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The following paper appeared in Proceedings of the Fifty-Second Annual Meeting, Microscopy Society of America; Bailey, G. W., and Garratt-Reed, A. J., Eds.; San Francisco Press, San Francisco, CA, 1994, pp. 176-177.

Combined Fluorescent and Gold Nucleic Acid Probes

Richard D. Powell,* James F. Hainfeld,* Mair E. A. Churchill** and Andrew S. Belmont**

*Nanoprobes, Incorporated, Stony Brook, NY 11790
**Department of Cell and Structural Biology, University of Illinois at Urbana-Champaign, Urbana, IL 61801

Site-specific probes which incorporate both fluorophores and the 1.4 nm "Nanogold" gold particle 1 have been prepared (Fig. 1). Specimens labeled with these probes may be imaged by fluorescence microscopy, then examined at higher resolution in the electron microscope without an additional gold-labeling step: this allows better specimen preservation and unprecedented correlation between the two sets of complementary data. In addition, the covalent gold attachment procedure allows the preparation of electron microscopy probes using small molecules, which cannot be coupled to colloidal gold.

Two types of probes have been prepared. In the first, the Nanogold particle was covalently attached, via peripheral primary amine groups, to Hoescht-33258, a fluorescent dye which is specific for AT-rich regions of double-stranded DNA.2 Excess Hoescht-33258 was removed by membrane separation. The resulting reagent was tested in Chinese hamster ovary cells: results are shown in Figs. 2 and 3. Specific staining of the nucleus was observed both by fluorescence microscopy and in the light microscope, using silver enhancement (Danscher's procedure3) to visualize the gold-labeled regions.

In the second approach, a new label was prepared which comprises a small number of (estimated 2 to 4) fluorescein groups and the 1.4 nm Nanogold particle. This new label may be covalently linked to targeted biomolecules via a peripheral sulfo-N-hydroxysuccinimide or maleimide group.4 In a comparison with fluorescein isothiocyanate (FITC), fluorescence intensity relative to UV/visible absorbtion for the fluorescein moities conjugated to the Nanogold particle was found to be 0.83 (FITC = 1.00); previous attempts to prepare dual fluorescent and colloidal gold probes have resulted in substantial loss of fluorescence, possibly due to quenching by the colloidal gold particles.5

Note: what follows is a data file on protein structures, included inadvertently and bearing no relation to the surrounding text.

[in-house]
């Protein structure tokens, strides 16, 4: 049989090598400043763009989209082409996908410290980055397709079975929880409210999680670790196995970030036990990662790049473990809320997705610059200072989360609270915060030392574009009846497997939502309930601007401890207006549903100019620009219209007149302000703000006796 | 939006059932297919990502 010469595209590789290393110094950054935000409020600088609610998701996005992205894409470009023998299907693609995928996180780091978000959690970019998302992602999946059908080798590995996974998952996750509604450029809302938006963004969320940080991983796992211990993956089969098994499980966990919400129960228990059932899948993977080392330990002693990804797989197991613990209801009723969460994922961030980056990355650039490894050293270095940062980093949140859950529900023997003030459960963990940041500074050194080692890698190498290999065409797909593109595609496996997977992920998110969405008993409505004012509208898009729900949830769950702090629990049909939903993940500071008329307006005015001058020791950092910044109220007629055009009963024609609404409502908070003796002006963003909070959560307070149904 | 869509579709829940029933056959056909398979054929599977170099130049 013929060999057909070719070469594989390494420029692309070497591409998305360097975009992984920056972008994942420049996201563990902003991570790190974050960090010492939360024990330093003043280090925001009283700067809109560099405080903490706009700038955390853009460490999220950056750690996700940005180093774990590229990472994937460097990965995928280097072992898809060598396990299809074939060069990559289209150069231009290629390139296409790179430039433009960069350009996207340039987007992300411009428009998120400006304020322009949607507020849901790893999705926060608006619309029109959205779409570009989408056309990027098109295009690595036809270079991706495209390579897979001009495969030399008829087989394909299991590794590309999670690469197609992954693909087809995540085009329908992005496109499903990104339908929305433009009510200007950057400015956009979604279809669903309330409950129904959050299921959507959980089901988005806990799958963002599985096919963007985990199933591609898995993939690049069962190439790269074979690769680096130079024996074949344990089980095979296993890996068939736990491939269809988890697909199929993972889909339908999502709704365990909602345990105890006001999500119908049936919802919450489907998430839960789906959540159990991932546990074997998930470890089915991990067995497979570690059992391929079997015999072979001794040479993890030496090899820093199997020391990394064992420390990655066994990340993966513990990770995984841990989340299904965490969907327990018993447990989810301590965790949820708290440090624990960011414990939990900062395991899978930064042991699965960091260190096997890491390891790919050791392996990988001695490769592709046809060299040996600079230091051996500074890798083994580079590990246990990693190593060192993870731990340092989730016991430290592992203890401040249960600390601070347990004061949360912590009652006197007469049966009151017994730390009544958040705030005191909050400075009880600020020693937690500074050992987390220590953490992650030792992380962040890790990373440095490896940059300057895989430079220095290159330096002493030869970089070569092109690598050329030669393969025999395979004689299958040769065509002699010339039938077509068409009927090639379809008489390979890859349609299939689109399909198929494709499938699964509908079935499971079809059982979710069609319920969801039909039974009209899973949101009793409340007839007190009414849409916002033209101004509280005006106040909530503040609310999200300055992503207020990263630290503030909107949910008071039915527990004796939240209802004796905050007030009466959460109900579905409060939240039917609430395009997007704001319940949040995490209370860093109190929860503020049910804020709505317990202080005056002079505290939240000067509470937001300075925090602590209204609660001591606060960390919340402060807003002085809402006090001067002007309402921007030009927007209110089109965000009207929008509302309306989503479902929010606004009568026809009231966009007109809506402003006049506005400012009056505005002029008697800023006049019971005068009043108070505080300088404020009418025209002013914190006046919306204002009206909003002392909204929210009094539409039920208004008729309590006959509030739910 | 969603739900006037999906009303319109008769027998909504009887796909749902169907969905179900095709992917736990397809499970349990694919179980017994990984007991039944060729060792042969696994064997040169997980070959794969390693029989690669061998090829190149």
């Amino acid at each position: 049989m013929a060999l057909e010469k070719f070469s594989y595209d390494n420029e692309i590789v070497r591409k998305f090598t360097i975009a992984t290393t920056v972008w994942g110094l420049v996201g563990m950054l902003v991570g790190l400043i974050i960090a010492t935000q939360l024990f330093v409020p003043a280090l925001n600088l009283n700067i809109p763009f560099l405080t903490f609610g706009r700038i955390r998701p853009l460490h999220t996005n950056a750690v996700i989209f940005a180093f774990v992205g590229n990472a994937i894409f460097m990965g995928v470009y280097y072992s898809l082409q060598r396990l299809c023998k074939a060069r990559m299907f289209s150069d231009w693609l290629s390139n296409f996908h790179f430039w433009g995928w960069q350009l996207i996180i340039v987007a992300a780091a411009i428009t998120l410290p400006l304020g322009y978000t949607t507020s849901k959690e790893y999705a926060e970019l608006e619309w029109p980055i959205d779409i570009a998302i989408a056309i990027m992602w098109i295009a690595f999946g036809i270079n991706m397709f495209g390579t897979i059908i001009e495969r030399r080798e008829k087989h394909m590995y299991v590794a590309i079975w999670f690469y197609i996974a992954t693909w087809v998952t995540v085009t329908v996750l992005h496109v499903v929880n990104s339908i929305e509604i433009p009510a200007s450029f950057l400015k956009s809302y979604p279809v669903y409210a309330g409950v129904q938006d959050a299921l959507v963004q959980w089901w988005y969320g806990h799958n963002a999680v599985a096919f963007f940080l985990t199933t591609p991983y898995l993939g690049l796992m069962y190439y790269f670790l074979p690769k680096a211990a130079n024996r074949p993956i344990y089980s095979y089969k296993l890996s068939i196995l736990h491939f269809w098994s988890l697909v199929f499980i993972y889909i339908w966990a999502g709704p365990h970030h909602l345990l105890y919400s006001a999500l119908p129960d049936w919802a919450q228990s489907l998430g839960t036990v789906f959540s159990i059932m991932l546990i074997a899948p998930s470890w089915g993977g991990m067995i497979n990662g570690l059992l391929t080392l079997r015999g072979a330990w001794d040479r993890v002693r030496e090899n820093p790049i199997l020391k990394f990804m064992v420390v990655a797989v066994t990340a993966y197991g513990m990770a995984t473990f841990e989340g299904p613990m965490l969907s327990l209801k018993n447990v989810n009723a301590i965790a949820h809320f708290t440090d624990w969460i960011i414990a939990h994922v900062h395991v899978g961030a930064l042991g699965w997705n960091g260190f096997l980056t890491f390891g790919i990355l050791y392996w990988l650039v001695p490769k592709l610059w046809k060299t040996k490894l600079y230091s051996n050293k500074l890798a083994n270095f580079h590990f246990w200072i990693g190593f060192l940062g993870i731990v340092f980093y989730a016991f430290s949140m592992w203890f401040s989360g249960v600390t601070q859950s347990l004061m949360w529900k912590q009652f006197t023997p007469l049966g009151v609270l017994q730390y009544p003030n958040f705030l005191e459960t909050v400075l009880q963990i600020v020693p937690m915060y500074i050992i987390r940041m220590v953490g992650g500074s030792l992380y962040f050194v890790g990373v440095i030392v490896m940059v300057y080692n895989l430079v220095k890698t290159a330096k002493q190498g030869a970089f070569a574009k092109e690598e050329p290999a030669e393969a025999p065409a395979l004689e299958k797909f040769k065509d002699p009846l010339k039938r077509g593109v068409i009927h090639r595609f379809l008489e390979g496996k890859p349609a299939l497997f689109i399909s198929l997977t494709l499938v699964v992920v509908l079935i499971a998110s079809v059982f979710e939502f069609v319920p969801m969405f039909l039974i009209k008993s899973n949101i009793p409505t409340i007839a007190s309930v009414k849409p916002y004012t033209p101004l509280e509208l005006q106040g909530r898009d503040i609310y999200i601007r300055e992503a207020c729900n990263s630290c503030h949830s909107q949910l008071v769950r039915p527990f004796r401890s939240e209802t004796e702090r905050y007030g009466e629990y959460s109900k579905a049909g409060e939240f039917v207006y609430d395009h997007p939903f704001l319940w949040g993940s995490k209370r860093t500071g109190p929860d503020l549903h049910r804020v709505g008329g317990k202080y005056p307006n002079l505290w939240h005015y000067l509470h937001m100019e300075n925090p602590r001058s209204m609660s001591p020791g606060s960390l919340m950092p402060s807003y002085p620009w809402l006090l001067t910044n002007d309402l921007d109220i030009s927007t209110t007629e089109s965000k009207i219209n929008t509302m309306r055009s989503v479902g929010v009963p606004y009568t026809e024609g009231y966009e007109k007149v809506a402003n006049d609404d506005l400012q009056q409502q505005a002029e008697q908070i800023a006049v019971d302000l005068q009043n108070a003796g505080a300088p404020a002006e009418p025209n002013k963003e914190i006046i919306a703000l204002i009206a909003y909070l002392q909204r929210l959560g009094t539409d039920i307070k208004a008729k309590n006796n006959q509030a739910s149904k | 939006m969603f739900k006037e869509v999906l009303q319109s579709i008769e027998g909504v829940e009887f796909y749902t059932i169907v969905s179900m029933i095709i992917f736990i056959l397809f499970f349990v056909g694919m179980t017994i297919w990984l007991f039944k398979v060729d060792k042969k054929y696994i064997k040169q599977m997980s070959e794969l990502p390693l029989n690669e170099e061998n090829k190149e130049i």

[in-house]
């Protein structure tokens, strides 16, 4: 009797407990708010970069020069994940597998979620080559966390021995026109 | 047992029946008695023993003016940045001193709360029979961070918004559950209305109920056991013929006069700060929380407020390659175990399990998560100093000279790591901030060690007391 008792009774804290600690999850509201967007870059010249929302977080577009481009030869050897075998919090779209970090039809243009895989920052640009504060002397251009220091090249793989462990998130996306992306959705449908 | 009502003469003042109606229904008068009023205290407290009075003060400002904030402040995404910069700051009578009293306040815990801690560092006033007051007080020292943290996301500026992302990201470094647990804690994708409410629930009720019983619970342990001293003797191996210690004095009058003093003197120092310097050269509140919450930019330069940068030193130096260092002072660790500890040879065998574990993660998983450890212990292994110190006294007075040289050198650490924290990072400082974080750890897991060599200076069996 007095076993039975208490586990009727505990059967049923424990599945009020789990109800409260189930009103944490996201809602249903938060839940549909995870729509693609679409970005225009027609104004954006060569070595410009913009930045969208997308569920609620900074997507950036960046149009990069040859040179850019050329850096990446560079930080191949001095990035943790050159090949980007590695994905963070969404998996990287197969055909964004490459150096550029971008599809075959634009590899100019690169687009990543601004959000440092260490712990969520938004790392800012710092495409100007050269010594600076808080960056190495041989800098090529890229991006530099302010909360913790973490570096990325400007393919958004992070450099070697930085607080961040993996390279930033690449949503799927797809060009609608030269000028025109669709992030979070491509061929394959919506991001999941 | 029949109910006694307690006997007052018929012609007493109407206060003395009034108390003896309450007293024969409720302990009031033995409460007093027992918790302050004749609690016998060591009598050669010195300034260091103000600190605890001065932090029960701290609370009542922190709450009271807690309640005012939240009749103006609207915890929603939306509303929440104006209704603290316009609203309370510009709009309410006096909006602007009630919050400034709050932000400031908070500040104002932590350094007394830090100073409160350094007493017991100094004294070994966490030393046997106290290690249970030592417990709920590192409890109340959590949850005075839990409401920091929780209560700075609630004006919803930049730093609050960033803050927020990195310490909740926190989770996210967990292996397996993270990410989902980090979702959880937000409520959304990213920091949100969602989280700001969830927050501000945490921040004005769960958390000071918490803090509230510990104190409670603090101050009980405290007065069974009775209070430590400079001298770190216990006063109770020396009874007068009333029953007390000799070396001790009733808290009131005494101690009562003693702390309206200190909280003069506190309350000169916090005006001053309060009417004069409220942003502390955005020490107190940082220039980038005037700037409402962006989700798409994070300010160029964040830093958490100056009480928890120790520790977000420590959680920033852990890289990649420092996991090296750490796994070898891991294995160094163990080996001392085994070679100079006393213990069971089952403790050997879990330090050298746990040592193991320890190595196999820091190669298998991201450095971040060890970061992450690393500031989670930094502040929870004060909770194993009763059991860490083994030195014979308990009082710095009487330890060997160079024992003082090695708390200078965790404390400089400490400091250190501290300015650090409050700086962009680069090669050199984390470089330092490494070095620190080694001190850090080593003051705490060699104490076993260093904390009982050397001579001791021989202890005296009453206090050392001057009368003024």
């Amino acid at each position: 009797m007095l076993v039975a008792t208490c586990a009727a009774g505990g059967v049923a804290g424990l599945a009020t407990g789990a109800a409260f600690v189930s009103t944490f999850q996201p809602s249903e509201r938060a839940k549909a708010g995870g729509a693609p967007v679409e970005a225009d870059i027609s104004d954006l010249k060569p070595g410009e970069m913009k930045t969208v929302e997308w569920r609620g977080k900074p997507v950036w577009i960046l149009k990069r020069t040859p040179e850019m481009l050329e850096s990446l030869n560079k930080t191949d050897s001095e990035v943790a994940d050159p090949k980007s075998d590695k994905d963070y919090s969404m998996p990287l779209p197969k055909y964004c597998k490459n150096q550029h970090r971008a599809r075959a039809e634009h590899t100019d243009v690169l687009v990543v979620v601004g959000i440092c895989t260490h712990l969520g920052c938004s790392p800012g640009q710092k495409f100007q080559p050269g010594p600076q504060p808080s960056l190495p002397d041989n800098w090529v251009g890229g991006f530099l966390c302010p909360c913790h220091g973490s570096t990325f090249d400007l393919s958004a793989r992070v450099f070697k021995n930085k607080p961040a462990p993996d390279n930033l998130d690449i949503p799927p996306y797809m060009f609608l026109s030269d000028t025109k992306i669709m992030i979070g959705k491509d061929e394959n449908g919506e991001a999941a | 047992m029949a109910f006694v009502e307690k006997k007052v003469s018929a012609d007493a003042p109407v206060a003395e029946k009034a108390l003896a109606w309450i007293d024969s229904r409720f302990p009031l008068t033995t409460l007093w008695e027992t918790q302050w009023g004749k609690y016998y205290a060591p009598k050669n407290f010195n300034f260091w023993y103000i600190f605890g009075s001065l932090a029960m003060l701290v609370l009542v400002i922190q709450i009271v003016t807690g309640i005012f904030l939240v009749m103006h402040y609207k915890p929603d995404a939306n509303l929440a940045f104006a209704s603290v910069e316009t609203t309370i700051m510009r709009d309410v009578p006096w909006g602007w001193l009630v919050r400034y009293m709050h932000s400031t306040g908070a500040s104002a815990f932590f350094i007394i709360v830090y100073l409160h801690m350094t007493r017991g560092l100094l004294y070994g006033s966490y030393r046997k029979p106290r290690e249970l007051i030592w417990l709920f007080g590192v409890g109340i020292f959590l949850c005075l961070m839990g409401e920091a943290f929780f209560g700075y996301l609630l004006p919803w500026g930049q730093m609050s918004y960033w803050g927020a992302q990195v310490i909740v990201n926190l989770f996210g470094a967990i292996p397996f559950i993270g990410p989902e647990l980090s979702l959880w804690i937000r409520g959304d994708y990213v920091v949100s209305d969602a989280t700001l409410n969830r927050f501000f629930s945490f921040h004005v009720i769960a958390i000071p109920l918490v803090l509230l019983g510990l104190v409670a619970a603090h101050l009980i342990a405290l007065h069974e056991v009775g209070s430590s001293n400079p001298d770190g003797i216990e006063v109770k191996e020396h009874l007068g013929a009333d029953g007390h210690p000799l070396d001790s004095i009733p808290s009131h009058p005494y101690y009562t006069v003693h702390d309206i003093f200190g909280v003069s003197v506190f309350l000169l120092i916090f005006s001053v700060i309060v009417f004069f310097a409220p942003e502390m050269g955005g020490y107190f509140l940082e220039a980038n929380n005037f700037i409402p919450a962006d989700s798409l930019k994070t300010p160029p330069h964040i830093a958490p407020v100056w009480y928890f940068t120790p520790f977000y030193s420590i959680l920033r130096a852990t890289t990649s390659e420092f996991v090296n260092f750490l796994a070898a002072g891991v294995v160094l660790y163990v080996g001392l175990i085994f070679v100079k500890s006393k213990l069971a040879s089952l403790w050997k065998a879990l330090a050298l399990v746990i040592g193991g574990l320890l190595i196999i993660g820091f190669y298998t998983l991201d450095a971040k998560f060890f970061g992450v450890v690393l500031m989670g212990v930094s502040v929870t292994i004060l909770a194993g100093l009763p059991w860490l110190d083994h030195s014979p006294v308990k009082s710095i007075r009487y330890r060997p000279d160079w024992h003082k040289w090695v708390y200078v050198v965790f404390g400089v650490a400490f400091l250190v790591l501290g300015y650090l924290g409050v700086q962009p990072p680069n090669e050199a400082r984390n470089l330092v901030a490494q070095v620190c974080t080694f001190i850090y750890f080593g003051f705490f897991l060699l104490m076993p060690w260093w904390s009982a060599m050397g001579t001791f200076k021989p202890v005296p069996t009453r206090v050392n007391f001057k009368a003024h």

This label was conjugated to a small peptide from the C-terminal region of histone H1 protein, which is thought to recognize the minor groove in AT-rich regions of double-stranded DNA.6 Fluorescein/1.4 nm gold particles prepared with a peripheral primary amine were converted to the sulfo-N-hydroxysuccinimido- form by reaction with bis(sulfo-succinimidyl) suberate (BS3), separated from excess BS3 by gel filtration, then incubated with a 50-fold excess of the peptide at 4°C overnight. Labeled peptide was separated from unbound peptide by gel filtration. This probe selectively stained chromatin in Chinese hamster ovary cells, visualized by silver enhancement in the light microscope (Fig. 5). Electron microscope observation showed localization of the enlarged gold particles at sites containing DNA (nuclear chromatin) and RNA, as shown in Fig. 5. Additional confirming studies are planned using other fluorescent / gold labeled peptides and antibodies.7


  1. Hainfeld, J. F., and Furuya, F. R., J. Histochem. Cytochem. 40 (1992) 177.

  2. Churchill, M. E. A., and Travers, A. A., Trends Biochem. Sci., 16 (1991), 92.

  3. Danscher, G., Histochemistry, 71 (1981), 81.

  4. Hainfeld, J. F., Science, 236 (1987) 450.

  5. Goodman, S. L., Park, K., and Albrecht, R. M., in Colloidal Gold: Principles, Methods and Applications, Academic Press (1991) 370.

  6. Churchill, M. E. A., and Suzuki, M., EMBO J., 8 (1989) 4189.

  7. This work was supported by NIH grants GM 48328 (RDP, JFH) and GM 42516 (ASB).

[Figure 1] (9k)

[Figures 2-5: Micrographs] (100k)

Figure 1. (a) Nanogold coupled to Hoescht-33258; (b) Fluorescein/Nanogold labeled biomolecule (covalent attachment through primary amine group on biomolecule).

Figure 2. Chinese hamster ovary cells stained with Nanogold-Hoescht-33258: high magnification optical section after deconvolution. Mitotic chromosomes (lower left) show higher fluorescence intensity.

Figure 3. Intermediate-magnification light microscope image of cells stained with Nanogold-Hoescht 33258 after silver enhancement.

Figure 4. Low magnification light micrograph of chinese hamster ovary cells stained with fluorescein-Nanogold-H1 peptide, after silver enhancement.

Figure 5. Darkfield electron micrograph of cells stained with fluorescein-Nanogold-H1 peptide, after silver enhancement (bar = 0.5 micrometers).

Thanks to the San Francisco Press for allowing us to reproduce this online.

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